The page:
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Creating and recalling memories are beautiful processes, involving stunningly complex, invisible connections.


In research on the brain and memory, ‘place cells’ have been found, whose function is to build a very precise map of our surroundings. The place cells job is to provide a context to which memories can be attached.


An event recorded in memory can then therefore be situated in time and space.


I wanted to create an active visual memory, a map of the time and space I spent making in this unique environment. The vitality and immediacy of drawing suggests a direct neural transmission from the human act to the resulting lines- a direct link between mark maker and marks made. I exploited this function and created a large-scale drawing that grew from its beginnings on paper in my studio, to branch out into the room it was inhabiting, evolving to reflect the workings of my brain. The altering of neural circuits as I learnt something new and the firing up of synapses as nerve cells communicated, all created their own lexicon of marks: these magical, invisible acts began to play out in the forms in front of me, finding their own weights and rhythms. It became interplay between new marks, new processes and a rich new environment and the glazed large-scale drawings from another time, which I repeatedly referenced and drew influence from.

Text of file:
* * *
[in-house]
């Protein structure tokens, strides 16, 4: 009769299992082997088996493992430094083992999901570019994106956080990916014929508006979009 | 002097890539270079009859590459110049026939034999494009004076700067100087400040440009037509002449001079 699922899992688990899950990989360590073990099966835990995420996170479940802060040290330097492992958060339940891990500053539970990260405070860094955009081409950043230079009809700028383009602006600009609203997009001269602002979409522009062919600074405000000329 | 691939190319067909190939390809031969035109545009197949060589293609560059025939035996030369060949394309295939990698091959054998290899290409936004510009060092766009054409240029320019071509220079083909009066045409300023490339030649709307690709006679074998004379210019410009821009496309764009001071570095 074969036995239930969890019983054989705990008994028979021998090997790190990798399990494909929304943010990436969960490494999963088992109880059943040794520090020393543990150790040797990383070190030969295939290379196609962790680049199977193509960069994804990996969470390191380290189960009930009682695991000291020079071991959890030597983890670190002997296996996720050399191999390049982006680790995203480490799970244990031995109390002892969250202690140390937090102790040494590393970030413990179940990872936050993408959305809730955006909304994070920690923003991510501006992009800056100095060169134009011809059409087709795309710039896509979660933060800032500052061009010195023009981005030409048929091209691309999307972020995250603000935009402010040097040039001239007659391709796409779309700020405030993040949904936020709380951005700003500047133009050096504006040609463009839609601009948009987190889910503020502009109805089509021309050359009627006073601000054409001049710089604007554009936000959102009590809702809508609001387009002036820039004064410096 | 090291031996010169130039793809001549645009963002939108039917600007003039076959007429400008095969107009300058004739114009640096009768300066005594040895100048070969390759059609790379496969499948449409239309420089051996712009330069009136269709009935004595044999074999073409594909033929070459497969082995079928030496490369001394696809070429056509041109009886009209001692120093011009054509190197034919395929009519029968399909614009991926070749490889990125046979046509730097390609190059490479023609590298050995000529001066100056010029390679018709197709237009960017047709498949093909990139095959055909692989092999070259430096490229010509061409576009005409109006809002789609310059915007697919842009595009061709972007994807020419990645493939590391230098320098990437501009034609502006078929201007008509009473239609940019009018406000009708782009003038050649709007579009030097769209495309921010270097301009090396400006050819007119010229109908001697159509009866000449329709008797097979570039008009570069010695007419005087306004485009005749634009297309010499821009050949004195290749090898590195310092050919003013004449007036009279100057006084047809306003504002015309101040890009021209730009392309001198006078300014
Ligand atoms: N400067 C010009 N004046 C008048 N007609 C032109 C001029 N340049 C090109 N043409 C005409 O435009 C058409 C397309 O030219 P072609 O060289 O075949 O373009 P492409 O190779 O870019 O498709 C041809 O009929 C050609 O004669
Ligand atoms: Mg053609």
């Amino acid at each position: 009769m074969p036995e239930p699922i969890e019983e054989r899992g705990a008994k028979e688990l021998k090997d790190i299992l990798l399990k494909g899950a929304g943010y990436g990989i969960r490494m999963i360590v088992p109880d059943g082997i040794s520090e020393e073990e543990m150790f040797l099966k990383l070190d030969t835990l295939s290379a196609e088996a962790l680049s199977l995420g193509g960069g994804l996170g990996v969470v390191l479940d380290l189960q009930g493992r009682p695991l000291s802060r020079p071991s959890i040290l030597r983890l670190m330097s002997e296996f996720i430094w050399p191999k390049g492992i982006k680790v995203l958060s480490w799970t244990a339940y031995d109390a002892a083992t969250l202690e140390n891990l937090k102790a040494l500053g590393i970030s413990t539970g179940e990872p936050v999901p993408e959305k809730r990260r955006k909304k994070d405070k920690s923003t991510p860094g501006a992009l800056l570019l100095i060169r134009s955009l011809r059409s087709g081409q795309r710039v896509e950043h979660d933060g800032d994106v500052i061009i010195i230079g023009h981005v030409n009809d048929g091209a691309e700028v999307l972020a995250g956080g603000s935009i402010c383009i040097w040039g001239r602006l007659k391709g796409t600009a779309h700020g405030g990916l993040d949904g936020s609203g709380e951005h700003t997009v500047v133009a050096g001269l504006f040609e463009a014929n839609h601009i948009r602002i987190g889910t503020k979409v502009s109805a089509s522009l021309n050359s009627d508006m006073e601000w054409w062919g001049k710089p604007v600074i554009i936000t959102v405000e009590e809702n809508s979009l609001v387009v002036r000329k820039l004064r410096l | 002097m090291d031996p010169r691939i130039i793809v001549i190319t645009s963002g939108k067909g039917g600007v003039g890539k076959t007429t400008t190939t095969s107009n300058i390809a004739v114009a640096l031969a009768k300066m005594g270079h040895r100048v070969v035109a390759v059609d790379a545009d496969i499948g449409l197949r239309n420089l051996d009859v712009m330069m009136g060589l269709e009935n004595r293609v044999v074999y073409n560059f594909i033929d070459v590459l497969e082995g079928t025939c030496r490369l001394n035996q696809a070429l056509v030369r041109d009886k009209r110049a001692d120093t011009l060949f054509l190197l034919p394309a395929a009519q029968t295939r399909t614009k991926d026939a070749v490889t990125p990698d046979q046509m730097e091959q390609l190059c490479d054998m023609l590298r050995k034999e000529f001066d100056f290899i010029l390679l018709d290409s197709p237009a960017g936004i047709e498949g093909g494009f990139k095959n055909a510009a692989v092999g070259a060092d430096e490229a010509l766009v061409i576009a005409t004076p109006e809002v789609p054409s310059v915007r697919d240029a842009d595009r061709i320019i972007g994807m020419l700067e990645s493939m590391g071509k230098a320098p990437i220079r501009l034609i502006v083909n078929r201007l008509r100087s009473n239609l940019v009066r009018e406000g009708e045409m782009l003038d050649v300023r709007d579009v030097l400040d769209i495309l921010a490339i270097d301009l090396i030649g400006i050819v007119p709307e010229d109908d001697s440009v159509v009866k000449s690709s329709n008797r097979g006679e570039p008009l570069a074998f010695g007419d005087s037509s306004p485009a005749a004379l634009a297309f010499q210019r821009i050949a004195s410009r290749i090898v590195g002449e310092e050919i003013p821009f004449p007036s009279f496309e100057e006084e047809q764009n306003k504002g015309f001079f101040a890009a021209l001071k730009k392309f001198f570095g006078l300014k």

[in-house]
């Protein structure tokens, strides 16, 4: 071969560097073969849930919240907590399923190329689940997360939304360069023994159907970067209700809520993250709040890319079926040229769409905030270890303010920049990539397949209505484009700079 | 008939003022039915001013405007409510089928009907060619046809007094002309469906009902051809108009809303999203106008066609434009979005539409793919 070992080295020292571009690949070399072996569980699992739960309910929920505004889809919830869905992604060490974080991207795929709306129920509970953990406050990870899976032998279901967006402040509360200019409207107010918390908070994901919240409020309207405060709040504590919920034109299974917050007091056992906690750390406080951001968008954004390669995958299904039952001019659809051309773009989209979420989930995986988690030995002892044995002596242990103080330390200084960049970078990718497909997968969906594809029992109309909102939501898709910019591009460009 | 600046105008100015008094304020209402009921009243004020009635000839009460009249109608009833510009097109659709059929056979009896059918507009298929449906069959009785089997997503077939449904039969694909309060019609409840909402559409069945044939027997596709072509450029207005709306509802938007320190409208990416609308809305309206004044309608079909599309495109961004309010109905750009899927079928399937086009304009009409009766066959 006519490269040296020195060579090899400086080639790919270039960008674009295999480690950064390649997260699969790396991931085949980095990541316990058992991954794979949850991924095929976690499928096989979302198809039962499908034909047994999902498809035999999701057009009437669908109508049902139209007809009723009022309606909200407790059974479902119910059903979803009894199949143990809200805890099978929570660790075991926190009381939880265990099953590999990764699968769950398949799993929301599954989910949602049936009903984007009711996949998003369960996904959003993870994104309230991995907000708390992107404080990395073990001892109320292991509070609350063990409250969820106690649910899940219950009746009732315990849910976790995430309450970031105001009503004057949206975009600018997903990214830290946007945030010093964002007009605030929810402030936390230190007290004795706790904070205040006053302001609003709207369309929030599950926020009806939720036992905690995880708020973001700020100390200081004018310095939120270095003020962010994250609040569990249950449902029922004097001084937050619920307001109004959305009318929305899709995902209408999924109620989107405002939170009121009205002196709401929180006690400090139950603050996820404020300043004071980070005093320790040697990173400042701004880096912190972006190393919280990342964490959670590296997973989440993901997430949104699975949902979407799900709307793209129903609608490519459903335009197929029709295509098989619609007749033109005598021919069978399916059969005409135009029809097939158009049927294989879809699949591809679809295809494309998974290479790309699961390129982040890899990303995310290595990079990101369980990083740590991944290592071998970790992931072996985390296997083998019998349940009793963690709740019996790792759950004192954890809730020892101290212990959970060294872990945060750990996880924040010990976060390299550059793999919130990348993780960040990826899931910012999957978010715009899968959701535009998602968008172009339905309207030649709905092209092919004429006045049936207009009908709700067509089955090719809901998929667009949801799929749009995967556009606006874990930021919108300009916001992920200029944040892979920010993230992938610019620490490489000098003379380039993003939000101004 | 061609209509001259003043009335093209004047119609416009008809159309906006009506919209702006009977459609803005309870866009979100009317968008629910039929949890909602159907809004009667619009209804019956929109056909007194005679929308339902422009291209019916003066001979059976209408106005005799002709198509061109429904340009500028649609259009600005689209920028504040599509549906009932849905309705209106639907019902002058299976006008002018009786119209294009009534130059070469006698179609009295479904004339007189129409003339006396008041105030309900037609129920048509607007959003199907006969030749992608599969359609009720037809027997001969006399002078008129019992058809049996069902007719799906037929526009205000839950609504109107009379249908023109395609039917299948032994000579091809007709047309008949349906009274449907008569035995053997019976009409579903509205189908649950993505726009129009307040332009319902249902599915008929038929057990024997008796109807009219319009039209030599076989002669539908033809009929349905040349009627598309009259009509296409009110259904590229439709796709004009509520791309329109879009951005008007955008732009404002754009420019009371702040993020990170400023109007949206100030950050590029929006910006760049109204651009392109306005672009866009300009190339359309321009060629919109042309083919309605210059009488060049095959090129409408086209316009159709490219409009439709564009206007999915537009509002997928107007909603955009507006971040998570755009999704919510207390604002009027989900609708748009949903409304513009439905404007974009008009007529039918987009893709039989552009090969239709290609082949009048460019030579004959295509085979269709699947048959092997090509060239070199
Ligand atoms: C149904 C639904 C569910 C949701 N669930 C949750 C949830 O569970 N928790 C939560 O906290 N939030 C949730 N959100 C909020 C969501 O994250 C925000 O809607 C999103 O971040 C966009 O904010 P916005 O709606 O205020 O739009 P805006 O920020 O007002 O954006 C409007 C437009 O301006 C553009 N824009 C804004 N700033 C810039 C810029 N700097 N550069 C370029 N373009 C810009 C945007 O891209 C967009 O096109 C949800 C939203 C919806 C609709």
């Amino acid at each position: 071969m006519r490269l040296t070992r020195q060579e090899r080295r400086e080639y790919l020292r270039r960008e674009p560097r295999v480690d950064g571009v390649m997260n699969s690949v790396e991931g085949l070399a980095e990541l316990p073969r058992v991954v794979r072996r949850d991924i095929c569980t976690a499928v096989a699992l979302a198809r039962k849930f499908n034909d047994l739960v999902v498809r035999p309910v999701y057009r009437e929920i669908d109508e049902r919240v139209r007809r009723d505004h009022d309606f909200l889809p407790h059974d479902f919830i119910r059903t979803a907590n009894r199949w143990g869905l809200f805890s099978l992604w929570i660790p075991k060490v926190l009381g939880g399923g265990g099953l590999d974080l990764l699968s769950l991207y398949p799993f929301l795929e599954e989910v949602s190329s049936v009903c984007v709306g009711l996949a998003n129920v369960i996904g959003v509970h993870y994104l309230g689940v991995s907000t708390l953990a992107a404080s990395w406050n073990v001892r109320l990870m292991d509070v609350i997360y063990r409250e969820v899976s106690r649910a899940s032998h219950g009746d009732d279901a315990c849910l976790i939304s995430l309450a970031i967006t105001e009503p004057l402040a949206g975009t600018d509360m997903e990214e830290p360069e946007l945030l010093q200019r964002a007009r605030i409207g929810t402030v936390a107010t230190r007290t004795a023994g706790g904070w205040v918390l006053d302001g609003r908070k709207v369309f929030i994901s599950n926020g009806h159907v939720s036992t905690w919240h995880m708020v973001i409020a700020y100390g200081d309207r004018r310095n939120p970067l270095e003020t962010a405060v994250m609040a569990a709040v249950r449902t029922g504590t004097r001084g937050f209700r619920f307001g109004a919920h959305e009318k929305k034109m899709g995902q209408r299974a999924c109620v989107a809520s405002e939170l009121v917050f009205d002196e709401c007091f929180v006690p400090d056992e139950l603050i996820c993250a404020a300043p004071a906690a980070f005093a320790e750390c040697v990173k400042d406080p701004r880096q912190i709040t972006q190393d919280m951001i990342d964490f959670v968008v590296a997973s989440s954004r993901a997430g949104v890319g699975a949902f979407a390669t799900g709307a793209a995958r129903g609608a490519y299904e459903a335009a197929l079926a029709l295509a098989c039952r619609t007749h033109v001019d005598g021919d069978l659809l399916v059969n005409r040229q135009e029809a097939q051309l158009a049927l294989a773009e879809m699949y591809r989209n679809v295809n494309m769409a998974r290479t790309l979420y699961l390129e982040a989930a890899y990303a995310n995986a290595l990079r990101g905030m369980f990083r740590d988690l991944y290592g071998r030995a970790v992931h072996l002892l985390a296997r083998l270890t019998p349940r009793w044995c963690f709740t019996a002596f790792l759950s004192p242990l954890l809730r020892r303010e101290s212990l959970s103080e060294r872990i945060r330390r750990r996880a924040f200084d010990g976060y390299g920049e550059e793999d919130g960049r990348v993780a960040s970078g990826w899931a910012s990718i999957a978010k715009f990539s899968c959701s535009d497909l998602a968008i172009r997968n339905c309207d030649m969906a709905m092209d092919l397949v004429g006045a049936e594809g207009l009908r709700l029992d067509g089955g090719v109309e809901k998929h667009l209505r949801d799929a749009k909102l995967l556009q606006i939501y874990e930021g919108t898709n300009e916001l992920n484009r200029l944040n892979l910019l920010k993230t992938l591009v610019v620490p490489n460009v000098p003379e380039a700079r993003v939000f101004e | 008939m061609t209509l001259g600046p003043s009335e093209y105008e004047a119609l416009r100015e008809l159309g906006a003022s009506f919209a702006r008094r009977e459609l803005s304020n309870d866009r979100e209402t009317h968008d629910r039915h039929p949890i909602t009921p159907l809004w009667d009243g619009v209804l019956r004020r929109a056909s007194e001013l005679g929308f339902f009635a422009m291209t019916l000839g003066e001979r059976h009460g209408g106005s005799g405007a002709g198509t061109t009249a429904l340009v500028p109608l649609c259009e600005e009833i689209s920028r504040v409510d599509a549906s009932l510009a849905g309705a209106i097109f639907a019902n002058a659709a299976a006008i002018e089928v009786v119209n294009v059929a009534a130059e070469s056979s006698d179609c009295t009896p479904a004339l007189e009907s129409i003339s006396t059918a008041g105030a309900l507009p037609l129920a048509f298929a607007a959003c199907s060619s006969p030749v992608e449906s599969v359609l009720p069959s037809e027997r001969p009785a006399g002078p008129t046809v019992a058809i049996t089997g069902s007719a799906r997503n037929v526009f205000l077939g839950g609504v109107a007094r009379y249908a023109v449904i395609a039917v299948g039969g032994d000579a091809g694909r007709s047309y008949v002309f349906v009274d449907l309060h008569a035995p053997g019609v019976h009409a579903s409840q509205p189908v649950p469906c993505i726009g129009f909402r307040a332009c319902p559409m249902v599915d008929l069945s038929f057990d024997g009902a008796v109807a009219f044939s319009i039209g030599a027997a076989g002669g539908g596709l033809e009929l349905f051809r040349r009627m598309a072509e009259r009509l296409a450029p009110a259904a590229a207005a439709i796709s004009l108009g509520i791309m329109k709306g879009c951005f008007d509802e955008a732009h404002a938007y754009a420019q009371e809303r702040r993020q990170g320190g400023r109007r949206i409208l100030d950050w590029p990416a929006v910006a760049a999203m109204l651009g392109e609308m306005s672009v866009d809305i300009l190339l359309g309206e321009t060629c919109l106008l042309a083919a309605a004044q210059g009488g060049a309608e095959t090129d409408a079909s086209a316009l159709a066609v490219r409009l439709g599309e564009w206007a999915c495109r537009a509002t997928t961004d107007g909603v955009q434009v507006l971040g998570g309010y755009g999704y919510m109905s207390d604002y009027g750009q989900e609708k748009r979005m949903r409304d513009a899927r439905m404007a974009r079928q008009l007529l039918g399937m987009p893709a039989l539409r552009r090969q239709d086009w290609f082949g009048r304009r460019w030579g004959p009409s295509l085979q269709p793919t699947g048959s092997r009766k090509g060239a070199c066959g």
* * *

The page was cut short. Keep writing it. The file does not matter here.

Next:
The moment I wished to generate with the drawings, the branches and the chair is a reflective and connective one: a chance to rest after the climb to the attic, to form new memories and reactivate old ones, and to feel held and blessed beneath branches in this very particular space and time.

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